The term “car stereo” actually refers to the receiver – also known as the head unit or the deck – the receiver is the central processor for your vehicle audio system. Once you’ve chosen the receiver, you need to know that you’ve also locked in how upgradeable the system is and the general features at the same time, so it’s important to make all of these decisions upfront – including how much you will want to upgrade your system in the future.
Consider where your audio will be coming from: do you have a CD player? DVD player? MP3 input? Depending on which direction you want to go, you’ll need to choose an audio receiver that will handle all the various inputs that you want to utilize. You may want to go with a color A/V screen, or with a very basic receiver that only gives you the bare basics – which would include at least one USB port for MP3 files or a 3.5mm analog auxiliary input which will allow your connectivity to be universal.
Here are some useful tips regarding the purchase of a stereo:
Satellite radio: Keep in mind that you will need specialized options if you decide to go with satellite radio – not all base radios come with that functionality. This may require a Sirius Connect module as well, so be prepared for that additional purchase if you want to go the satellite route.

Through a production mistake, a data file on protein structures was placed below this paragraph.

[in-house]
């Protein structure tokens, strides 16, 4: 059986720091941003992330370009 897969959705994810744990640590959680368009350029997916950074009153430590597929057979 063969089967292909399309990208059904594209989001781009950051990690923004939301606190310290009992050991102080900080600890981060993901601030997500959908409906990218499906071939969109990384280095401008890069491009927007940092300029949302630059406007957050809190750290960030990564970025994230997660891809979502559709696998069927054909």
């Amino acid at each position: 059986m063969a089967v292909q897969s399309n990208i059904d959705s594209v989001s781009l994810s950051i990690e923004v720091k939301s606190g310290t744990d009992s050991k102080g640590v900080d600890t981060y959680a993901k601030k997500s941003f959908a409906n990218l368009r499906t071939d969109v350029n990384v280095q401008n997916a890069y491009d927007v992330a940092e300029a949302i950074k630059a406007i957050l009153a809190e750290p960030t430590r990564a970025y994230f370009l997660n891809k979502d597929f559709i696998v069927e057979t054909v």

HD audio quality: A receiver with built-in HD Radio decoding dramatically improves overall audio quality, and is likely a good purchase.
Built in navigation: In-dash navigation is also a great option to consider, but you may want to remember that the GPS in your smartphone likely provides all the free navigation you will ever need – and most in-dash navigation units require some sort of (paid) ongoing subscription to get map updates.
Available space: While it may not seem like the most important or sexiest consideration, your interface must physically fit in the area that you have available for it in your dash. Don’t get carried away on a 6” color touchscreen when you only have room for a small interface and no screen.
Peak power: Power is another important consideration. The peak power, in terms of RMS, is what you want to pay attention to. In general, more RMS is better – meaning you’ll get more output which is important if you’re listening to the radio loud at high speeds.